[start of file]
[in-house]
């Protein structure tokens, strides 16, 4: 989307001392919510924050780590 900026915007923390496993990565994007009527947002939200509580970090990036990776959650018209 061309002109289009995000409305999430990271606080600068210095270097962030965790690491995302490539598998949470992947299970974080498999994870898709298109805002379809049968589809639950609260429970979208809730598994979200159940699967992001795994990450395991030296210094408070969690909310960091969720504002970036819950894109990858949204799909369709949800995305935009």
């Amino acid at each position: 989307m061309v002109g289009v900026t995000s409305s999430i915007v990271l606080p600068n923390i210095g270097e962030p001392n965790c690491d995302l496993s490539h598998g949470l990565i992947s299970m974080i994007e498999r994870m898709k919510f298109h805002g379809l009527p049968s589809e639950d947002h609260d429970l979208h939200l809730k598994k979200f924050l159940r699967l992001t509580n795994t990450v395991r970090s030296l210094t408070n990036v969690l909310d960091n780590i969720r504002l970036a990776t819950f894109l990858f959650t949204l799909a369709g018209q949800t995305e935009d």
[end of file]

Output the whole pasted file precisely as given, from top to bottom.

[in-house]
């Protein structure tokens, strides 16, 4: 989307001392919510924050780590 900026915007923390496993990565994007009527947002939200509580970090990036990776959650018209 061309002109289009995000409305999430990271606080600068210095270097962030965790690491995302490539598998949470992947299970974080498999994870898709298109805002379809049968589809639950609260429970979208809730598994979200159940699967992001795994990450395991030296210094408070969690909310960091969720504002970036819950894109990858949204799909369709949800995305935009």
């Amino acid at each position: 989307m061309v002109g289009v900026t995000s409305s999430i915007v990271l606080p600068n923390i210095g270097e962030p001392n965790c690491d995302l496993s490539h598998g949470l990565i992947s299970m974080i994007e498999r994870m898709k919510f298109h805002g379809l009527p049968s589809e639950d947002h609260d429970l979208h939200l809730k598994k979200f924050l159940r699967l992001t509580n795994t990450v395991r970090s030296l210094t408070n990036v969690l909310d960091n780590i969720r504002l970036a990776t819950f894109l990858f959650t949204l799909a369709g018209q949800t995305e935009d």